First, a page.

Writer & producer - gaming, tech, web culture, fintech, crypto, and nerd lore.
When I started doing Public Relations, more than 20 years ago, I was kind of a mess…
I had just gotten my MFA in Playwrighting and had been working in documentary development, so I earned some writing chops but they needed adapting to corporate writing.
And then to news writing. It shows how little the issue of writing for PR is understood in most organizations — you can move your copywriter to write press releases if you want your press releases to sound like marketing copy. Worse, marketing content that is completely out of touch with the news cycle.
Looking back, I marvel at the degree to which I did not ask questions. Leadership asked me to write a release, usually something about a partnership or new client that has virtually no news value. I would draft the release dutifully and I would post it on our website as instructed with no clear expectations as to what that is supposed to accomplish.
And nothing happens at all in terms of press coverage.
I was trying too hard to be a team player and I wasn’t asking WHY we were doing the news stories we were doing.
I had already been learning in the intervening decades the importance of gathering information, but what crystalized the lesson was when I started writing my own articles.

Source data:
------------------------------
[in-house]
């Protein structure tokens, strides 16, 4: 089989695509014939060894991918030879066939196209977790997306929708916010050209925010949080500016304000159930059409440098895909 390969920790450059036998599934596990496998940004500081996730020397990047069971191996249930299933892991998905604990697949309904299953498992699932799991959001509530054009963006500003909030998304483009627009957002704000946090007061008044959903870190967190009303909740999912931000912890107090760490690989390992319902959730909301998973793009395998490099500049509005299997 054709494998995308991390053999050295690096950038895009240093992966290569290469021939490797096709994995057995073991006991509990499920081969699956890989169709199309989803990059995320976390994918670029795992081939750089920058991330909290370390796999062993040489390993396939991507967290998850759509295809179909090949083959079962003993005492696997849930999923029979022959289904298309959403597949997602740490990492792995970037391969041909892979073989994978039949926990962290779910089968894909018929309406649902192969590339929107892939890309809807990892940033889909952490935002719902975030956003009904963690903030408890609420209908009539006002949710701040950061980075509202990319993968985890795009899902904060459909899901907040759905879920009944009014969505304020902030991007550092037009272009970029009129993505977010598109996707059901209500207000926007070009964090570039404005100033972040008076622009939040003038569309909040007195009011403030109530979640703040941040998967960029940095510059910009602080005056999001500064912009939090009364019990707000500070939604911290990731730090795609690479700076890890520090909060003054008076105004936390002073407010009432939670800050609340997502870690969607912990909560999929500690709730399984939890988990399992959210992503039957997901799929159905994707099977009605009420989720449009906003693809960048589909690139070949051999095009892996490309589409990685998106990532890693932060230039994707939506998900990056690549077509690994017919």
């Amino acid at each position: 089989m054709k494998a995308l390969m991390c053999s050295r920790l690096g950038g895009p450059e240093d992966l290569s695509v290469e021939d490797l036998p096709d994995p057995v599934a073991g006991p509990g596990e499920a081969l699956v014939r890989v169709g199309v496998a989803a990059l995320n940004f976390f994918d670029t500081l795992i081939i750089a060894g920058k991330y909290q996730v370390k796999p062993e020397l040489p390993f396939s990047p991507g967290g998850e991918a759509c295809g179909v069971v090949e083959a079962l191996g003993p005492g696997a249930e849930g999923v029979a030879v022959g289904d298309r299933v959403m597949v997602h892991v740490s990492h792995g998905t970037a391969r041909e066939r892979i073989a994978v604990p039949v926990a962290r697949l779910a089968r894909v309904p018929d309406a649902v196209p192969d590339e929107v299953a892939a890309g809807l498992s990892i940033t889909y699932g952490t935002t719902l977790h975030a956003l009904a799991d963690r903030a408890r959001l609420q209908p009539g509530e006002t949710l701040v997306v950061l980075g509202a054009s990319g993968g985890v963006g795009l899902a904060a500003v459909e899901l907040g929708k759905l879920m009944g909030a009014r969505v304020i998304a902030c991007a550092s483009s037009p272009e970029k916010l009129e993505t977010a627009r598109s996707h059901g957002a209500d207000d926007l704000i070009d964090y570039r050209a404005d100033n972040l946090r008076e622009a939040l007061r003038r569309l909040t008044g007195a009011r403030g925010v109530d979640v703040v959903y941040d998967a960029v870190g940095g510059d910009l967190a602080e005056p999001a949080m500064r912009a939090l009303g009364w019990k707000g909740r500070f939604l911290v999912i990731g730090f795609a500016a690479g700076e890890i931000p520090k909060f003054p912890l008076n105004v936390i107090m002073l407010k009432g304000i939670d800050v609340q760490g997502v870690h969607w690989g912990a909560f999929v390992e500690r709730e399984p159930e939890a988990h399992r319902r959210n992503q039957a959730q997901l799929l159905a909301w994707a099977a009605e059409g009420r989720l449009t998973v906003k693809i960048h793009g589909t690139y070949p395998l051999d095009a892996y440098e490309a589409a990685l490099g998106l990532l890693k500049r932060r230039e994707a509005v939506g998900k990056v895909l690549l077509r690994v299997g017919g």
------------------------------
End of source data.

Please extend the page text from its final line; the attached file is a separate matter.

When we started with social distancing and semi-lockdown in Pennsylvania in March, I felt a certain lack of control over my circumstances so I took the time to build up a skill: writing articles.
Not ghostwritten guest posts and op-eds for executives — I have dozens of those published without my name on them, but that’s a totally different experience. You don’t get the byline when you ghostwrite, but you are also shielded. It’s not your brand attached to the piece.
I wanted to start with something that is personally important, so I wrote about COVID-19 and PR — as a way of framing an issue and providing a sense of control.
By writing articles I learned more about PR. It led me to keep asking questions (like a reporter) until I had a story — just like I had to when I was publishing my own pieces.
This comes into play when I am kicking off a new client, I prefer to start by doing interviews with all the key stakeholders and delivering a messaging document to them at the end of the process.
All the question asking I get to do allows me to get to know the leadership, their stories, and what they are passionate about (and therefore good speaking about), the strengths and weaknesses of the brand from a candid POV, etc. I transcribe the interviews and produce a high-level messaging document from the process. (You can use the transcription service that has been added to Zoom Pro, or you can use a free service like Otter.ai which provides limited free transcriptions without a paid subscription.)
But understanding your clients is just the beginning. It gives you what you need to represent them but you won’t get anywhere with your story till you learn to embrace the news cycle.
As a PR writer, you are a part of the news ecosystem. You need to understand your industries’ news cycles ideally as well as the reporters that you pitch.
If you don’t understand what is relevant to a particular reporter on a particular day, don’t write that reporter. It can be a daunting amount of research but you can tie almost any story into an active news cycle — as long as you take the time to make your angle work with and not against news trends.
Reporters get between dozens and in some cases hundreds of pitches each day. They do not have the time to give you feedback and educate you on what will matter to them.